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Suicide Prevention

Concern for prehospital care/ambulance services

10 Aug, 15 | by jmagoola

I spent last week travelling in Adjumani district (located in Northern Uganda) as part of an exercise in improving the quality of immunization data through support supervision and mentor-ship. This required us as a team to visit as many of the health facilities in the district as possible. Due to the limited sources of our country, we had to make do with one of the hospital ambulances as a means of transport. In between ferrying us from one health facility to another, the driver would get calls to go pick up emergency cases that required urgent transportation to hospital.

In this scenario, all the ambulance is manned by only a driver (no paramedic, no nurse) whose role is to pick you up and drop you at the nearest health facility. One of 2 ambulanes currently used by the district to transport patients during emergencies.No triage, no first aid, no prehospital care until arrival. This could contribute to the trauma mortality rates, which are already higher in rural areas before victims reach the hospital. It is known that travel time is a predictor of the outcome of an injury and as such many fatal injuries or their severity may be reduced by adequate prehospital trauma care. A previous study in Uganda found that fewer than 5% of injured patients are transported by ambulance to hospital  most of which ambulances are privately run and expensive. In neighboring Tanzania, a study evaluating access to prehospital care found there was no prehospital care in the region.

The interior of the ambulance, lacking paramedic supplies for first aid.

The interior of the ambulance, lacking paramedic supplies for first aid.

This highlights a major need to prioritize the development of prehospital trauma care if we are to address the issue of injuries. In addition, while the presence of an ambulance will reduce the travel time to hospital and thus increase the chance of survival, the ambulances themselves should be equipped with materials to offer some basic first aid during the course of transportation. They key policy and clinical practice questions we should ask ourselves should include; how equipped are the ambulances?; what should be the minimum standards a vehicle should attain before it is designated as an ambulance?


Firearms in the house and risk of suicide

8 Jul, 15 | by jsantaella

Suicide is an important form of external-cause mortality. The World Health Organization estimates that every 40 seconds a person commits suicide in the world. Given that a high proportion of suicides happen impulsively it makes sense that limiting the easy access to lethal means of suicide, such as firearms, during the suicidal crisis, could help to reduce the occurrence of suicides.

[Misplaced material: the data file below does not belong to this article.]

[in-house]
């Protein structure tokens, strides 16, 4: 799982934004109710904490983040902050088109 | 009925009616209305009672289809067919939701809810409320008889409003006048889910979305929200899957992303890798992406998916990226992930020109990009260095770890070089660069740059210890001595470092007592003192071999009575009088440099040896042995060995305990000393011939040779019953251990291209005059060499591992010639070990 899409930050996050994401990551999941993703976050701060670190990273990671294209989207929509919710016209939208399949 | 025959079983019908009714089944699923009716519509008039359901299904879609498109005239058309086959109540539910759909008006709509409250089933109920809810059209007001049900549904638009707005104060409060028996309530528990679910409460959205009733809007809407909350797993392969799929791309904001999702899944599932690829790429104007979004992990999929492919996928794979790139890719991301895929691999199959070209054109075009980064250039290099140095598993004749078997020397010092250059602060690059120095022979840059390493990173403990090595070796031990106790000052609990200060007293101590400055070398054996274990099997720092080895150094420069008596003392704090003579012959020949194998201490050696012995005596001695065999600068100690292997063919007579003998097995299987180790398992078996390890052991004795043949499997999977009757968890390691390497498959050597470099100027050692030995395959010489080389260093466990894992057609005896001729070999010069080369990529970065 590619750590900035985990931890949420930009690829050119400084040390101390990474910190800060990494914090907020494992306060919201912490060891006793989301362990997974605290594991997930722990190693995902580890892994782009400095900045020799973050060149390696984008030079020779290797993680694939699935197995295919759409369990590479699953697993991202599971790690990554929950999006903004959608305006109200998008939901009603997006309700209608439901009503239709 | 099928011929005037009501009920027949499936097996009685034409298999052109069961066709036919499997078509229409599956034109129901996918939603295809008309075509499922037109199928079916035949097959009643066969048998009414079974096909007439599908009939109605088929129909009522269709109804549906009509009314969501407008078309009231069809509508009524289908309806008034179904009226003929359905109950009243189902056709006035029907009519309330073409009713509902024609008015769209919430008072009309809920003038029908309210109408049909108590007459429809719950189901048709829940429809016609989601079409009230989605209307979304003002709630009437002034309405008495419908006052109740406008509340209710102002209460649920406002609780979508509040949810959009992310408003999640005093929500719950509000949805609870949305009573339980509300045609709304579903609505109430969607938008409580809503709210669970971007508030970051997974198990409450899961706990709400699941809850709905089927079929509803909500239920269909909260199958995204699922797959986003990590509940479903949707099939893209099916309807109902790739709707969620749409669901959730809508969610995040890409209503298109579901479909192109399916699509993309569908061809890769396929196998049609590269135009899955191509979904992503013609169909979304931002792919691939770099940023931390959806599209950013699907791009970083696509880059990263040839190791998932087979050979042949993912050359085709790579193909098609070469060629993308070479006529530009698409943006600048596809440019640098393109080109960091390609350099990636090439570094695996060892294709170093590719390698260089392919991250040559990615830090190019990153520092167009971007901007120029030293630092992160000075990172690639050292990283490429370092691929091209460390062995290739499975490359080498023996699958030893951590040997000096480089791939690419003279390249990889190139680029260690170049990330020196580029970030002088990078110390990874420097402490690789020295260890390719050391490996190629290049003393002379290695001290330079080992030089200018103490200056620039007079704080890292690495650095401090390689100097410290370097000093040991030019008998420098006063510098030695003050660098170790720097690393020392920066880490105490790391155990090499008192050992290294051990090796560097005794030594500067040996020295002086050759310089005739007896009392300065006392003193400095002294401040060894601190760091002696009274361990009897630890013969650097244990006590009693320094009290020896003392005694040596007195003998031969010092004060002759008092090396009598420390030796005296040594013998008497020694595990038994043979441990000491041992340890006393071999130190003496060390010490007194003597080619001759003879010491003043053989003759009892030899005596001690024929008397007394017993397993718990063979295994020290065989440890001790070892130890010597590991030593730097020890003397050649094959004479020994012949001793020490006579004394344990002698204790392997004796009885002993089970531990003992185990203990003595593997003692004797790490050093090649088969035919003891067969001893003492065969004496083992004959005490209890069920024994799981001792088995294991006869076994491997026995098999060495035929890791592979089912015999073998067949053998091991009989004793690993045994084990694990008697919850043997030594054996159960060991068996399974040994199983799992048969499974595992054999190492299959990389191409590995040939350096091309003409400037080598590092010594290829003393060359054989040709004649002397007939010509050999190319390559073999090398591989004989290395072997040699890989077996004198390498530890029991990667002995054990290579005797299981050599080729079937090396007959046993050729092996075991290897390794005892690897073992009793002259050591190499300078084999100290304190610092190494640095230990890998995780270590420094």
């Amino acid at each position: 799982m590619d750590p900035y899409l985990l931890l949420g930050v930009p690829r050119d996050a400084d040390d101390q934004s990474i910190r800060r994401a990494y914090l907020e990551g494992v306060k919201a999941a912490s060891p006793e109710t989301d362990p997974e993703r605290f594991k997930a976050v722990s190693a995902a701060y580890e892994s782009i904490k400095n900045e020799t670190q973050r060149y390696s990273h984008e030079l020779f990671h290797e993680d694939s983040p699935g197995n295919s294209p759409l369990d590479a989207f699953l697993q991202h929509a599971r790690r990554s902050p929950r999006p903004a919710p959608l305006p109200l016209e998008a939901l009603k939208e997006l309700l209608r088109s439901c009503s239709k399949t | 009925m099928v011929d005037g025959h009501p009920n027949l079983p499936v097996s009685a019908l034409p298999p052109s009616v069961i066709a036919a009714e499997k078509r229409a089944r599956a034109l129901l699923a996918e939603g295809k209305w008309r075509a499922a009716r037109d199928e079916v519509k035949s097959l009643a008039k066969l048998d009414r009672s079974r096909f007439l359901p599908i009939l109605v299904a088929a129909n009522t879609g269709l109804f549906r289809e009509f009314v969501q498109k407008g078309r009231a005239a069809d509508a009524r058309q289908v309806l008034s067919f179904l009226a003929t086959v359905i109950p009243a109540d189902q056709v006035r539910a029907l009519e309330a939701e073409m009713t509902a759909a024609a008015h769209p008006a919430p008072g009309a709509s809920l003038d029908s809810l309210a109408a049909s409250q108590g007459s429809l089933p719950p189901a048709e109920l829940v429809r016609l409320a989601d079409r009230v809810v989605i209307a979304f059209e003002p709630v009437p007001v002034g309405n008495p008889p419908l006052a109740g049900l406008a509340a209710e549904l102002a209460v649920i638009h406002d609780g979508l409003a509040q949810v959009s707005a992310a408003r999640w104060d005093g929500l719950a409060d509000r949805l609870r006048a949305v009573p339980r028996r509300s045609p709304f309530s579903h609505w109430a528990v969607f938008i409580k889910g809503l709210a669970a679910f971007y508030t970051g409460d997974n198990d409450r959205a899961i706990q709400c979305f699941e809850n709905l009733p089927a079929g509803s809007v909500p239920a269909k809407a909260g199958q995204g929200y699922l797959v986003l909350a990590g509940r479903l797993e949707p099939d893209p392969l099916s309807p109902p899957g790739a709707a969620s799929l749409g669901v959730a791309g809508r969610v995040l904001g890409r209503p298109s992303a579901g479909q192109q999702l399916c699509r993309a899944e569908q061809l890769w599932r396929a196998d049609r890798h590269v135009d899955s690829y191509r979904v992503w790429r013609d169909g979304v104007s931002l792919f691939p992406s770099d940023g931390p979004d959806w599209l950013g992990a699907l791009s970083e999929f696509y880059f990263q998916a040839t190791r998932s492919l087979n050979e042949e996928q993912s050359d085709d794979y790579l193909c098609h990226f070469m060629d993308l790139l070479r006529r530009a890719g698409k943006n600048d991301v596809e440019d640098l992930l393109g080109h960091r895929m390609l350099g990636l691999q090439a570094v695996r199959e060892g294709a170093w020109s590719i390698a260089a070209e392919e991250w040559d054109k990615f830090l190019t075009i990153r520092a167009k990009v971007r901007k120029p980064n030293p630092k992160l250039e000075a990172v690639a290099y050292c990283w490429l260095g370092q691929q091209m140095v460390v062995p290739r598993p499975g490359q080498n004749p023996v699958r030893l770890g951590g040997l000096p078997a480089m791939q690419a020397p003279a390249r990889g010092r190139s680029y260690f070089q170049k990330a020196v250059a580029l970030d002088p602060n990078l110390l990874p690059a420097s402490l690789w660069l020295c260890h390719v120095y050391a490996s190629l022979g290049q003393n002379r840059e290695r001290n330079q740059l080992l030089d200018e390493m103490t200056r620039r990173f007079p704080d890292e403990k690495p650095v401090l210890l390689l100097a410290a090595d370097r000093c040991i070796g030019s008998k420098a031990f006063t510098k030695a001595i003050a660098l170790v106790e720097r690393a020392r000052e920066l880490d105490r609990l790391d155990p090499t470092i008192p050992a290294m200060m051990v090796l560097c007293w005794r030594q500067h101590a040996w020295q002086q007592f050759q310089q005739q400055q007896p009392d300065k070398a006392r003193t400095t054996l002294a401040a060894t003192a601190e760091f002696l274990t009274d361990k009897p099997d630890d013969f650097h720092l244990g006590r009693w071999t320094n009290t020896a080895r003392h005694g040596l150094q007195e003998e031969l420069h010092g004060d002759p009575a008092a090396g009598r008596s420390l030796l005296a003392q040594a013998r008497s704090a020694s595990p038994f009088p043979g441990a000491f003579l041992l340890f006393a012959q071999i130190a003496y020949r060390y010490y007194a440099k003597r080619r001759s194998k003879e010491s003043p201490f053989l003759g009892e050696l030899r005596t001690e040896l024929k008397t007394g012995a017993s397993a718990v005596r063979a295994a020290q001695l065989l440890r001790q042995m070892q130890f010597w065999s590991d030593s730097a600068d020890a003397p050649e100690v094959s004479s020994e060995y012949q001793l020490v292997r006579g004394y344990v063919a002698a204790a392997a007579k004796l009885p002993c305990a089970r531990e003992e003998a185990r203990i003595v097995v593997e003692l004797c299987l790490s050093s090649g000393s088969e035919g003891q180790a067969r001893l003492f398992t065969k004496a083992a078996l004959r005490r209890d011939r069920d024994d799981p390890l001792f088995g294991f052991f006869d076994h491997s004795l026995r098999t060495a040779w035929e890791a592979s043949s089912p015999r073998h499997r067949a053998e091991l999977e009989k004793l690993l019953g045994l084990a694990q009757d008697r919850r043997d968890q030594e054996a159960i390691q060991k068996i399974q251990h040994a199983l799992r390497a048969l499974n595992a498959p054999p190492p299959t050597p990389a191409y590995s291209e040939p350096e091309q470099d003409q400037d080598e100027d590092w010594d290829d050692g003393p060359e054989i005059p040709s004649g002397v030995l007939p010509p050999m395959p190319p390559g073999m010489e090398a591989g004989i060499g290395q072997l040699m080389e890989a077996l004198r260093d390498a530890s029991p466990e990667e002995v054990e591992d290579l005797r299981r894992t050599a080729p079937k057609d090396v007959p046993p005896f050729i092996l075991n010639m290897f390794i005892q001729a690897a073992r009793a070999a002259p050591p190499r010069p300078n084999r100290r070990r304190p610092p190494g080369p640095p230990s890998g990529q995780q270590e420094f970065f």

The recent work of Barber and Miller – Reducing a Suicidal Person’s Access to Lethal Means of Suicide -
A Research Agenda, provides an interesting review of studies with evidence supporting the link between firearm ownership and suicide risk. This is a particularly important area of research in the U.S. given the fact that most suicides are committed using firearms, firearms are one of the most lethal methods, and also because firearms are highly accessible and cognitively acceptable in U.S. culture. In their review, the authors provide evidence from different individual and ecological studies that consistently show an association between firearm ownership and higher risk of dying by suicide. The authors also present evidence from studies showing that among firearm households there is lower risk of suicides when firearms are stored unloaded, locked, and separately from ammunition. In addition, the review shows information from studies suggesting that personal factors, that could influence both the likelihood of buying a firearm and of committing suicide, are not likely to be explaining the firearms-suicide risk connection, given that people living in homes with firearms are no more likely to screen positive for psychopathology or suicidal ideation, or to report suicide attempts, than those living in homes without firearms.

Given the evidence, it is possible that alternative solutions may be effective. For example, raising awareness about the increased risk of suicide when there is a firearm in the home is key especially during critical times. Simultaneously providing information on available services (e.g. counseling available through hotlines or apps in mobile phones) may be effective, at least in part, in counteracting the current U.S. scenario in which approximately 19,000 individuals commit suicide using firearms every year.

More background on our blogging team

19 Jun, 15 | by Bridie Scott-Parker

Blog 3: So today I wanted to share some more background on our blogging team. As an applied social psychologist, I find this information very interesting indeed!

What excites you about being part of the Injury Prevention social media editorial team?  

Sheree Bekker: The invaluable conversation that has sprung up around scholarly work through the collaborative power of social media and blogs inspires me to no end. I tend to find more relevant scholarly content through Twitter than through traditional platforms, and Injury Prevention has played a big part in that. As researchers, I believe that we should own our voice on social media, and constructively add value to this conversation.